Whole Diet Approaches to CHD Risk Reduction

A number of studies have moved beyond food components and have investigated whether whole foods are protective against CHD. Some studies have explored the efficacy of a whole diet approach for CHD prevention and therapy [21].

Fruit, Vegetables, and Whole Grain Cereals

Fruits and vegetables are complex foods and contain many bioactive components, including folate, potassium, magnesium, hundreds of phytochemicals, and dietary fiber, while also having a negligible amount of fat. Epidemiological studies and RCTs have repeatedly shown that consumption of fruit and vegetables has a strong protective association with risk of CHD [12]. This is not surprising when we consider the various healthful effects of these foods. By virtue of their high content of fiber and low energy density (i.e., a low calorie content per 100 g), a generous intake of fruit and vegetables helps counter the development of obesity. These foods have also been used as part of the DASH diet, a dietary strategy to lower blood pressure (Chap. 12). Potatoes, especially French fries, are generally excluded from recommendations to eat more vegetables.

Epidemiological studies have also generated strong evidence that intake of whole grains is strongly and negatively associated with risk of CHD [22]. These foods are likely to be protective against CHD for much the same reasons as fruit and vegetables. Their content of fiber may be especially important.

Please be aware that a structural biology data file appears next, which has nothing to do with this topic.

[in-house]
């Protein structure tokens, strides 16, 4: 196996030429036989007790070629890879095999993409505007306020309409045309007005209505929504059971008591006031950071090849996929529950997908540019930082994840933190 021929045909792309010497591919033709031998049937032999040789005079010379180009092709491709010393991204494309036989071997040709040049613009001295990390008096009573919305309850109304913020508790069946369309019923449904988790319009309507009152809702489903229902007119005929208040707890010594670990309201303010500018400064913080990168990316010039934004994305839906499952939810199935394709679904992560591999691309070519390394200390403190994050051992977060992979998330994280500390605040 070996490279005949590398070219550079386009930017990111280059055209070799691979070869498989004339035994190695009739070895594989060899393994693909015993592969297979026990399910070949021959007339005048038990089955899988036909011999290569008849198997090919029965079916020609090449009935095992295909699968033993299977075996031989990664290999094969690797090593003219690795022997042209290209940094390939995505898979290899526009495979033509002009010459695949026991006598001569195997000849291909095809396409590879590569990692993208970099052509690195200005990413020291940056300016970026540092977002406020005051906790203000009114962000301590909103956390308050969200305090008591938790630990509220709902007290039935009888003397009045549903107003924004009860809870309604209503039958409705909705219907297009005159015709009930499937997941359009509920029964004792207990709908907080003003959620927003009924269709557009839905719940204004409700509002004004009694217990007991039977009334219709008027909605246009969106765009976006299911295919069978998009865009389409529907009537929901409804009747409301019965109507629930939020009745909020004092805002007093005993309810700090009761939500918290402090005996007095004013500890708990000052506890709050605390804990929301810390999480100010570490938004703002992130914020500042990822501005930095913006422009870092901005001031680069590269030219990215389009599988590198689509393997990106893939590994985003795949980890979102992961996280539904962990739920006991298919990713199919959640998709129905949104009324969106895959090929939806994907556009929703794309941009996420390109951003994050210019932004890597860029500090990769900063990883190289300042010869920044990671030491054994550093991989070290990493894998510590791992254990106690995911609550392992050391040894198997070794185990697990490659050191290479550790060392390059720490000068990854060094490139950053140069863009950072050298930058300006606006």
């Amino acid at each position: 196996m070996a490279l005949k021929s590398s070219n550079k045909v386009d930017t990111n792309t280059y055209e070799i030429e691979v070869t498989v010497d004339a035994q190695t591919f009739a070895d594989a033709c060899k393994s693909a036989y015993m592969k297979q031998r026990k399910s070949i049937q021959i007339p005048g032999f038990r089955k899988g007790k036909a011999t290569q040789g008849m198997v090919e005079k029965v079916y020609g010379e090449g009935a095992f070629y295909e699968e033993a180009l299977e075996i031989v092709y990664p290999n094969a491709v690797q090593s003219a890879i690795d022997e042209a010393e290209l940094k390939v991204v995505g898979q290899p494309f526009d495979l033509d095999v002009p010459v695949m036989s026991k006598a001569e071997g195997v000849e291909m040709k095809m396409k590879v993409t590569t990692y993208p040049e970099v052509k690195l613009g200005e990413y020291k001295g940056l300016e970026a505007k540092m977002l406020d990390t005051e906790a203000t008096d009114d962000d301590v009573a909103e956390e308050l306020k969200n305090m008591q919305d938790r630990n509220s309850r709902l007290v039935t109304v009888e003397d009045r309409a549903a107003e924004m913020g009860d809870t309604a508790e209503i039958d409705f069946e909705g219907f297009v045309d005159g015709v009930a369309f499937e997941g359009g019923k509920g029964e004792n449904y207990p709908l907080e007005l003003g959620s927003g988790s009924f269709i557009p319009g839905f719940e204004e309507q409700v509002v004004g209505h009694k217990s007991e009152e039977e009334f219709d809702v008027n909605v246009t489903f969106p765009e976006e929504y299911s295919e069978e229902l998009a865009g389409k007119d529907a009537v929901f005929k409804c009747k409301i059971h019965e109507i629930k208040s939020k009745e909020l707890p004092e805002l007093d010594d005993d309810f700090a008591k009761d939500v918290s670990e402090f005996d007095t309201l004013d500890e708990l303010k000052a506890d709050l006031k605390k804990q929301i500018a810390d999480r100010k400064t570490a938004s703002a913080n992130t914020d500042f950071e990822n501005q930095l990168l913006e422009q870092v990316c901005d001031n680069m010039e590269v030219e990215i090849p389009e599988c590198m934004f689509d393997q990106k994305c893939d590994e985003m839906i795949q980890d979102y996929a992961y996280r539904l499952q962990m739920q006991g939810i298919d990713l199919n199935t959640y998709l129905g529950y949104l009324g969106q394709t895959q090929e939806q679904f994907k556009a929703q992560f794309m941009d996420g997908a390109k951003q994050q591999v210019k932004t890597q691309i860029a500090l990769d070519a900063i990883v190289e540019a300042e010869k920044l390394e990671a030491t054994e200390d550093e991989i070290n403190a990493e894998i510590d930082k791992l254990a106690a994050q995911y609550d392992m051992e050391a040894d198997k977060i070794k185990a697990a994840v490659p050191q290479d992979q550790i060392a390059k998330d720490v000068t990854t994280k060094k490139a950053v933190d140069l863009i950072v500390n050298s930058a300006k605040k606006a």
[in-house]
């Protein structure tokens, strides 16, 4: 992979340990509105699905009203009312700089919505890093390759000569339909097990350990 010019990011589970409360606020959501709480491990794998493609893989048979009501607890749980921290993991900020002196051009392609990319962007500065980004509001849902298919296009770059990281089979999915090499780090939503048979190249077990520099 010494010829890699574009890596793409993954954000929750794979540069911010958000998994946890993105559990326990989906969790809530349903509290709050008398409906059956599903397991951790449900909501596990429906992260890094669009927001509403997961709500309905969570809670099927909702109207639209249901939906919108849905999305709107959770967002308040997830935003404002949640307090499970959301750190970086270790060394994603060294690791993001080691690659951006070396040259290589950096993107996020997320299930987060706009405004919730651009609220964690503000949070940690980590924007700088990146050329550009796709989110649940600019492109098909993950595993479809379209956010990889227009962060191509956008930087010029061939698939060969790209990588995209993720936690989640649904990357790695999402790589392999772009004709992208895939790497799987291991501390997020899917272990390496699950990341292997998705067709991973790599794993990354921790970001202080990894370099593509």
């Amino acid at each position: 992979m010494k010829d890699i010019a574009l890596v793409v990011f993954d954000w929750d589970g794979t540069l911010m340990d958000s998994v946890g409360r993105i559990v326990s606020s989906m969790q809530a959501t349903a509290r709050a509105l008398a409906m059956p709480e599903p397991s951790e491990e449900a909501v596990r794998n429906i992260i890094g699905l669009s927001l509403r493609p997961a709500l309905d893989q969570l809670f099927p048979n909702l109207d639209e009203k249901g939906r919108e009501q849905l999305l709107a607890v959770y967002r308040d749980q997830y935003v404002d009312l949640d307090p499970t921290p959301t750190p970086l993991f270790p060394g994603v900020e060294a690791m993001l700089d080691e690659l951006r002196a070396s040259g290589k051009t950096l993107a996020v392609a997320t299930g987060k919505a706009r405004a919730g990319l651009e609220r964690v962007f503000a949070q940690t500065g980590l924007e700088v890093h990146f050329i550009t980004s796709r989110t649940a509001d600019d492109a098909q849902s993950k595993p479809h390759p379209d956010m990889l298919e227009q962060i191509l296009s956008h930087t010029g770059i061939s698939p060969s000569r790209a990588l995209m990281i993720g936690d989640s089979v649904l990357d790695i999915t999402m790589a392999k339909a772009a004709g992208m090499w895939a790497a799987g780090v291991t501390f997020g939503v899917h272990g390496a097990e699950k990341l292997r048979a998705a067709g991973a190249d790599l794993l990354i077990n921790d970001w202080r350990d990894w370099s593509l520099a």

The Mediterranean Diet

The Mediterranean diet is a dietary pattern characterized by a high intake of plant foods (i.e., fruit, vegetables, cereals, legumes, nuts, and seeds) and olive oil consumption; moderate intake of fish, poultry, low-fat dairy products, and wine; and a low intake of red and processed meat. This diet is associated with a higher antioxidant intake and is high in PUFA and MUFA. Meta-analyses have consistently reported significant inverse associations between adherence to the Mediterranean diet and CHD risk [23, 24]. Furthermore, a large RCT (PREDIMED), involving 7447 adults, reported a significant reduction in coronary events in those consuming a Mediterranean diet supplemented with either olive oil or nuts, compared to those consuming a low-fat control diet [25]. PREDIMED demonstrates that changes in diet quality consistent with a Mediterranean diet and independent of weight loss can prevent CHD.

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